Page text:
Lamentations 5:10
Our skin was black like an oven because of the terrible famine.
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(10) Our skin was black . . .-Better, fiery red, and for “terrible famine,” the fever-blast of famine. The words paint the hot fever of hunger rather than the livid paleness of exhaustion.

5:1-16 Is any afflicted? Let him pray; and let him in prayer pour out his complaint to God. The people of God do so here; they complain not of evils feared, but of evils felt. If penitent and patient under what we suffer for the sins of our fathers, we may expect that He who punishes, will return in mercy to us. They acknowledge, Woe unto us that we have sinned! All our woes are owing to our own sin and folly. Though our sins and God's just displeasure cause our sufferings, we may hope in his pardoning mercy, his sanctifying grace, and his kind providence. But the sins of a man's whole life will be punished with vengeance at last, unless he obtains an interest in Him who bare our sins in his own body on the tree.Our skin ... - Or, is fiery red like an oven because of the fever-blast "of famine." 10. As an oven is scorched with too much fire, so our skin with the hot blast of famine (Margin, rightly, "storms," like the hot simoom). Hunger dries up the pores so that the skin becomes like as if it were scorched by the sun (Job 30:30; Ps 119:83). The want of bread caused leanness, and paleness, and ill colours in their faces.

Our skin was black like an oven, because of the terrible famine. Or "terrors and horrors of famine"; which are very dreadful and distressing: or, "the storms of famine"; see Psalm 11:6; or, "burning winds" (u); such as are frequent in Africa and Asia; to which the famine is compared that was in Jerusalem, at the siege of it, both by the Chaldeans and Romans; and as an oven, furnace, or chimney becomes black by the smoke of the fire burnt in it, or under it; so the skins of the Jews became black through these burning winds and storms, or burnings of famine; see Lamentations 4:8. So Jarchi says the word has the signification of "burning"; for famine as it were burns up the bodies of men when most vehement.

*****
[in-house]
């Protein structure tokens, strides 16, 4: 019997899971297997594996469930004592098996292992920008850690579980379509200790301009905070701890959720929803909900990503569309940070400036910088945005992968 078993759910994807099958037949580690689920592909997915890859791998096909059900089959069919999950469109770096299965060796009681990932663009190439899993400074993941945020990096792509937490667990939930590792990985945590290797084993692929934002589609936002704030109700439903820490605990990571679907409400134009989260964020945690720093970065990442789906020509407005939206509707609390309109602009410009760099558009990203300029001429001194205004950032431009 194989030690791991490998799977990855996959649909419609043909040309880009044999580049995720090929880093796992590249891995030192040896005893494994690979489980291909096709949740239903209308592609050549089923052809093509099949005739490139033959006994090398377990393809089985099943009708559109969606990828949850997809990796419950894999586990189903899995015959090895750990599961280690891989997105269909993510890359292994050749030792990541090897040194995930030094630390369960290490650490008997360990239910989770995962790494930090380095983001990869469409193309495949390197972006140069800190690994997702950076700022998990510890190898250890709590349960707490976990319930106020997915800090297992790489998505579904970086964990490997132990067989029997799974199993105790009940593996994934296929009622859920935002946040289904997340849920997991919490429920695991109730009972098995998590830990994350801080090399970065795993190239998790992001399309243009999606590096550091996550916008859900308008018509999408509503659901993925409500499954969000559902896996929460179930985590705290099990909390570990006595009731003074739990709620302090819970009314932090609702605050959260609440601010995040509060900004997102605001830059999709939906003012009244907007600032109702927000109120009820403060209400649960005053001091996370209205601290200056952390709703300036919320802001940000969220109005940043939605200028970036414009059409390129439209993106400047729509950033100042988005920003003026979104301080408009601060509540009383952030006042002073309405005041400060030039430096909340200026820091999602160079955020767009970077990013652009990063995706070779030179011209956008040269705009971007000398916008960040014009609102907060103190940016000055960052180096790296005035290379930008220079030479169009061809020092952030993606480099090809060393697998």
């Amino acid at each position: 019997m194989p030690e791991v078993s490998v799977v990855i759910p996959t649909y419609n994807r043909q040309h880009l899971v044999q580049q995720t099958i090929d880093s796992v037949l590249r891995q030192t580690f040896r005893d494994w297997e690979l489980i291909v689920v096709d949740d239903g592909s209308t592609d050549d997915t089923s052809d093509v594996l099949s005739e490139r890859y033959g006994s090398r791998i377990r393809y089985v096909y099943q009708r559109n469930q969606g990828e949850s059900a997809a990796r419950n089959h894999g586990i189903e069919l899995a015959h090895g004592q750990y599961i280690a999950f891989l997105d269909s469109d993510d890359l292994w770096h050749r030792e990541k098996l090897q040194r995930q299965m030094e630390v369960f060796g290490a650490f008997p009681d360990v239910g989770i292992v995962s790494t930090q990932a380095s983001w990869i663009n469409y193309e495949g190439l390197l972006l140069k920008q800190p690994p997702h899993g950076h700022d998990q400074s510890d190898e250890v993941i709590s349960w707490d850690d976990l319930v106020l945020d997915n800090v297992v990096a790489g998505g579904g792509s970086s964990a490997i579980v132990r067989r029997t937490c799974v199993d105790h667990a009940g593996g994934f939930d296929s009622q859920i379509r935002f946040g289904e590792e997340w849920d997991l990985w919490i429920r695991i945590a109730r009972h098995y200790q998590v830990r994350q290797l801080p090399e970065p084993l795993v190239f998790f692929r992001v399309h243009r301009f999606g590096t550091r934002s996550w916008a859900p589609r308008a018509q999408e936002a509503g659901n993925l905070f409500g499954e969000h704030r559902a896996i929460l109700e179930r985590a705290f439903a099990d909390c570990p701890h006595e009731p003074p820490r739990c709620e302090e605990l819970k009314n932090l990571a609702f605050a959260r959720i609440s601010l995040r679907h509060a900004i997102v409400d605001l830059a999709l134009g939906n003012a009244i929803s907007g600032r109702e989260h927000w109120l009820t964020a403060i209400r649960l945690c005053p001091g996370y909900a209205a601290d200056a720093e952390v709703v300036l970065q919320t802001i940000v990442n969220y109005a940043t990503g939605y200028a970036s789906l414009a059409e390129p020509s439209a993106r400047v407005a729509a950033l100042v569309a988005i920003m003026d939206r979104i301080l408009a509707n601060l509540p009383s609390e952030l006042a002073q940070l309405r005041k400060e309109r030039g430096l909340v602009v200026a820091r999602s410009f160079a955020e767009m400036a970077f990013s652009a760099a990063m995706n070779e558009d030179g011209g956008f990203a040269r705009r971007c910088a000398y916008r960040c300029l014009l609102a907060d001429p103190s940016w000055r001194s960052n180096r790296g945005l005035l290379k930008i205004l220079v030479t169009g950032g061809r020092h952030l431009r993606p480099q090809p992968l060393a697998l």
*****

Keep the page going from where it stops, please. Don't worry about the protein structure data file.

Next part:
(u) "horrorum famis", Montanus; "terrores, vel tremores", Vatablus; "procellas famis", Junius & Tremellius, Piscator; "exustiones", Pagninus, Calvin; "adustiones famis", Stockius, p. 281.

Our skin was black like an oven because of the terrible famine.
10. The feverishness and wasting brought on by hunger is meant.

black] or as mg. hot.

Verse 10. - Was black like an oven. The translation is misleading; there is no real parallel to Lamentations 4:8. Render, gloweth. It is the feverish glow produced by gnawing hunger which is meant. The terrible famine; rather, the burning heat of hunger. Hariri, the humoristic author of the cycle of stories in rhymed Arabic prose and verse, called 'Makamat,' puts into the mouth of his ne'er do well Abu Seid very similar words to describe a famished man -

"Dess Eingeweide brennend nach Erquickung sehrein,
Der nichts gegessen seit zwei Tagen oder drein."

(Ruckert's adaptation, third Makama.) Lamentations 5:10The bread which we are thus obliged to struggle for, at the risk of our life, is not even sufficient to allay hunger, which consumes our bodies. נכמר does not mean to be blackened (Chaldee, Kimchi, C. B. Michaelis, Maurer), but in Genesis 43:30; 1 Kings 3:26, and Hosea 11:8, to be stirred up (of the bowels, compassion), hence to kindle, glow. This last meaning is required by the comparison with תּנּוּר, oven, furnace. This comparison does not mean cutis nostra tanquam fornace adusta est (Gesenius in Thes., Kalkschmidt), still less "black as an oven" (Dietrich in Ges. Lex.), because תּנּוּר does not mean the oven viewed in respect of its blackness, but (from נוּר) in respect of the fire burning in it. The meaning is, "our skin glows like a baker's oven" (Vaihinger, Thenius, Ngelsbach, Gerlach), - a strong expression for the fever-heat produced by hunger. As to זלעפות, glowing heat, see on Psalm 11:6.
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